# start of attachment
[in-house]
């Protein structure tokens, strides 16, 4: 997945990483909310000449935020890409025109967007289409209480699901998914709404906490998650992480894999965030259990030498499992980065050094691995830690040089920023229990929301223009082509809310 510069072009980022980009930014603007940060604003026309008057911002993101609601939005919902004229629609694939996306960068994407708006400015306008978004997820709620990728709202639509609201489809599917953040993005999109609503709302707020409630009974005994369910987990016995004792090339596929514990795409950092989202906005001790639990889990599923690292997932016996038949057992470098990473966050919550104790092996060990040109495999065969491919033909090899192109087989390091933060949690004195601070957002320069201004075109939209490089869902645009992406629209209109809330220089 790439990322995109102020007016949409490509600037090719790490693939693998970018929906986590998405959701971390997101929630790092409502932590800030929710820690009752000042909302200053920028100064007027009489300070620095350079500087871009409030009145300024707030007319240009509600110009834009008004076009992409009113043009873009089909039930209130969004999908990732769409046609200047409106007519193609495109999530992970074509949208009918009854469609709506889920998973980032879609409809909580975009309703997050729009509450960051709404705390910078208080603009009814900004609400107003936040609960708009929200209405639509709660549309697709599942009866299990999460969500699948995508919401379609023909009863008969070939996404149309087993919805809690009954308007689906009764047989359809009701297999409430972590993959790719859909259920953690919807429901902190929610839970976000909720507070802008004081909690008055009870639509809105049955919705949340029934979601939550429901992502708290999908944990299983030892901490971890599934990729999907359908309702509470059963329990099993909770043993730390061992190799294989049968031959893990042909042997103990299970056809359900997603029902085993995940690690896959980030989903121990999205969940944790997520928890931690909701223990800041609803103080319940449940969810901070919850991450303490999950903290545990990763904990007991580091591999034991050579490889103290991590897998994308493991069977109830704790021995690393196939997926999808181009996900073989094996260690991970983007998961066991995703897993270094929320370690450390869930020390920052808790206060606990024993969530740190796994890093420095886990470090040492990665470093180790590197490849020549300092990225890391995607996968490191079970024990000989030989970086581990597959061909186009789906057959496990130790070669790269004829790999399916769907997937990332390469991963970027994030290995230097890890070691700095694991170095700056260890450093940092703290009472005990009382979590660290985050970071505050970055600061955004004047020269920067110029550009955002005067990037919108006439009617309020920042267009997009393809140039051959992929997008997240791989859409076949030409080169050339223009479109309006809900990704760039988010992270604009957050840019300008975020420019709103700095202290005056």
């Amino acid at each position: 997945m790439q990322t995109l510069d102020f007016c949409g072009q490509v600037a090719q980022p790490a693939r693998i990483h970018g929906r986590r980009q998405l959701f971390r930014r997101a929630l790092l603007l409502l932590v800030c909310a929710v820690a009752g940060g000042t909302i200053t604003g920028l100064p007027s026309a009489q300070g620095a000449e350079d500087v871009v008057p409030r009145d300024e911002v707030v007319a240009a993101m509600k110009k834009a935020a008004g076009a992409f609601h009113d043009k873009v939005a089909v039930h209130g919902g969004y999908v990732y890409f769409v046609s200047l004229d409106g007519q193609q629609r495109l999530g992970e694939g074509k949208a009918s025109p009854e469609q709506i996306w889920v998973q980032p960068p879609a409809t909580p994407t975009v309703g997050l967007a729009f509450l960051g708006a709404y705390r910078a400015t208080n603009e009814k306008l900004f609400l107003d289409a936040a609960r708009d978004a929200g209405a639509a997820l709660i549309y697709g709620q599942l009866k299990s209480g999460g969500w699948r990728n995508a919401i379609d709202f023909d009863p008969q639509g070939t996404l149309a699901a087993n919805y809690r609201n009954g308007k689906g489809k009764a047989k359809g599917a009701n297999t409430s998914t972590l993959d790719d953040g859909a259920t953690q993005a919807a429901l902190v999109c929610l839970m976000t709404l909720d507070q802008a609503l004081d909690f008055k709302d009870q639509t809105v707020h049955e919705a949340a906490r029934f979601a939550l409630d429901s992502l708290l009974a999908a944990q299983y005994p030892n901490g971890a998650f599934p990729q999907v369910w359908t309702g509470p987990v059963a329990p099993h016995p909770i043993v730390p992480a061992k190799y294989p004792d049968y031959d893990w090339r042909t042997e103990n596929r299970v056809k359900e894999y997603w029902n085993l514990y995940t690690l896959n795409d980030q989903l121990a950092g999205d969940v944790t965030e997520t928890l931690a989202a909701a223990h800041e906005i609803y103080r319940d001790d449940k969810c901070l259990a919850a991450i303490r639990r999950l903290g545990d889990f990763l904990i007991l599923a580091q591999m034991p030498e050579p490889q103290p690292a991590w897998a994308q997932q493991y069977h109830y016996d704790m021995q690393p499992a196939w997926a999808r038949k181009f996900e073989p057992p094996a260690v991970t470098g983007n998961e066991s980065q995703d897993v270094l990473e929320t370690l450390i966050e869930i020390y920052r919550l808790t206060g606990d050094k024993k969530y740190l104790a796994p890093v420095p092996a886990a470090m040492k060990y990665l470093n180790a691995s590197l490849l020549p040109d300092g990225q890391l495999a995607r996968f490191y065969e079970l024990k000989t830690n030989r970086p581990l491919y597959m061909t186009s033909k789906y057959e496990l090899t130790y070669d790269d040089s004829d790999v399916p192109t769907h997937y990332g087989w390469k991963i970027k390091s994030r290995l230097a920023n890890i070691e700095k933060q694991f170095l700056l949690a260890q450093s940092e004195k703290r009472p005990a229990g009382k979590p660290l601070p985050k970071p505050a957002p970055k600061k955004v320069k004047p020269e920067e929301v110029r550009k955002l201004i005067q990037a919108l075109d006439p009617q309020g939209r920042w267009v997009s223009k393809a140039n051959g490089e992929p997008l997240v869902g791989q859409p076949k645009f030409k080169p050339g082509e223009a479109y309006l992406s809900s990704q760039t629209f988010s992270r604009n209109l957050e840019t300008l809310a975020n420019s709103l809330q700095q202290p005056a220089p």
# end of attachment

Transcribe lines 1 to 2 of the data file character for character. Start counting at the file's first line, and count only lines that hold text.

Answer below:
[in-house]
């Protein structure tokens, strides 16, 4: 997945990483909310000449935020890409025109967007289409209480699901998914709404906490998650992480894999965030259990030498499992980065050094691995830690040089920023229990929301223009082509809310 510069072009980022980009930014603007940060604003026309008057911002993101609601939005919902004229629609694939996306960068994407708006400015306008978004997820709620990728709202639509609201489809599917953040993005999109609503709302707020409630009974005994369910987990016995004792090339596929514990795409950092989202906005001790639990889990599923690292997932016996038949057992470098990473966050919550104790092996060990040109495999065969491919033909090899192109087989390091933060949690004195601070957002320069201004075109939209490089869902645009992406629209209109809330220089 790439990322995109102020007016949409490509600037090719790490693939693998970018929906986590998405959701971390997101929630790092409502932590800030929710820690009752000042909302200053920028100064007027009489300070620095350079500087871009409030009145300024707030007319240009509600110009834009008004076009992409009113043009873009089909039930209130969004999908990732769409046609200047409106007519193609495109999530992970074509949208009918009854469609709506889920998973980032879609409809909580975009309703997050729009509450960051709404705390910078208080603009009814900004609400107003936040609960708009929200209405639509709660549309697709599942009866299990999460969500699948995508919401379609023909009863008969070939996404149309087993919805809690009954308007689906009764047989359809009701297999409430972590993959790719859909259920953690919807429901902190929610839970976000909720507070802008004081909690008055009870639509809105049955919705949340029934979601939550429901992502708290999908944990299983030892901490971890599934990729999907359908309702509470059963329990099993909770043993730390061992190799294989049968031959893990042909042997103990299970056809359900997603029902085993995940690690896959980030989903121990999205969940944790997520928890931690909701223990800041609803103080319940449940969810901070919850991450303490999950903290545990990763904990007991580091591999034991050579490889103290991590897998994308493991069977109830704790021995690393196939997926999808181009996900073989094996260690991970983007998961066991995703897993270094929320370690450390869930020390920052808790206060606990024993969530740190796994890093420095886990470090040492990665470093180790590197490849020549300092990225890391995607996968490191079970024990000989030989970086581990597959061909186009789906057959496990130790070669790269004829790999399916769907997937990332390469991963970027994030290995230097890890070691700095694991170095700056260890450093940092703290009472005990009382979590660290985050970071505050970055600061955004004047020269920067110029550009955002005067990037919108006439009617309020920042267009997009393809140039051959992929997008997240791989859409076949030409080169050339223009479109309006809900990704760039988010992270604009957050840019300008975020420019709103700095202290005056």